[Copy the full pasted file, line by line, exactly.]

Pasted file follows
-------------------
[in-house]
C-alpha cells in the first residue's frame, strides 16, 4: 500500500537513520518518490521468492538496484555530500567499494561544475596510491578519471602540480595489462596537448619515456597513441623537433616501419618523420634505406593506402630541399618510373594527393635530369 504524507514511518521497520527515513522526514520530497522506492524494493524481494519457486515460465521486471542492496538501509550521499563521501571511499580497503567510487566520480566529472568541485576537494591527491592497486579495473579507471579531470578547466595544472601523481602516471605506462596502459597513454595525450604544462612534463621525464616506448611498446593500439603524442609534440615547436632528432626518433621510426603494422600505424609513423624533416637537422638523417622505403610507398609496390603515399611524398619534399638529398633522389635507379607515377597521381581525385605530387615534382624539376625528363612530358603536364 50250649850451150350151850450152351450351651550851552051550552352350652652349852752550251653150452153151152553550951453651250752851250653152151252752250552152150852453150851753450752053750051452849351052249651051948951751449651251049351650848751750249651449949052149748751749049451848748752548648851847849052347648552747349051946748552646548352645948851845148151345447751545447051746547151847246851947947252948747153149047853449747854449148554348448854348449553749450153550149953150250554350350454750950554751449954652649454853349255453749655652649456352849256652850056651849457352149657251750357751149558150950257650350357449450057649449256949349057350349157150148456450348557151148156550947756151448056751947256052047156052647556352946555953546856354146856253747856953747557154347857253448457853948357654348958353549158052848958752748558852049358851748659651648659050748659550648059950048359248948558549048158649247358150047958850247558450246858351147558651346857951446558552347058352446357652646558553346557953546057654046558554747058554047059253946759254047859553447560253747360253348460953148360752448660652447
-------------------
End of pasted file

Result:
[in-house]
C-alpha cells in the first residue's frame, strides 16, 4: 500500500537513520518518490521468492538496484555530500567499494561544475596510491578519471602540480595489462596537448619515456597513441623537433616501419618523420634505406593506402630541399618510373594527393635530369 504524507514511518521497520527515513522526514520530497522506492524494493524481494519457486515460465521486471542492496538501509550521499563521501571511499580497503567510487566520480566529472568541485576537494591527491592497486579495473579507471579531470578547466595544472601523481602516471605506462596502459597513454595525450604544462612534463621525464616506448611498446593500439603524442609534440615547436632528432626518433621510426603494422600505424609513423624533416637537422638523417622505403610507398609496390603515399611524398619534399638529398633522389635507379607515377597521381581525385605530387615534382624539376625528363612530358603536364 50250649850451150350151850450152351450351651550851552051550552352350652652349852752550251653150452153151152553550951453651250752851250653152151252752250552152150852453150851753450752053750051452849351052249651051948951751449651251049351650848751750249651449949052149748751749049451848748752548648851847849052347648552747349051946748552646548352645948851845148151345447751545447051746547151847246851947947252948747153149047853449747854449148554348448854348449553749450153550149953150250554350350454750950554751449954652649454853349255453749655652649456352849256652850056651849457352149657251750357751149558150950257650350357449450057649449256949349057350349157150148456450348557151148156550947756151448056751947256052047156052647556352946555953546856354146856253747856953747557154347857253448457853948357654348958353549158052848958752748558852049358851748659651648659050748659550648059950048359248948558549048158649247358150047958850247558450246858351147558651346857951446558552347058352446357652646558553346557953546057654046558554747058554047059253946759254047859553447560253747360253348460953148360752448660652447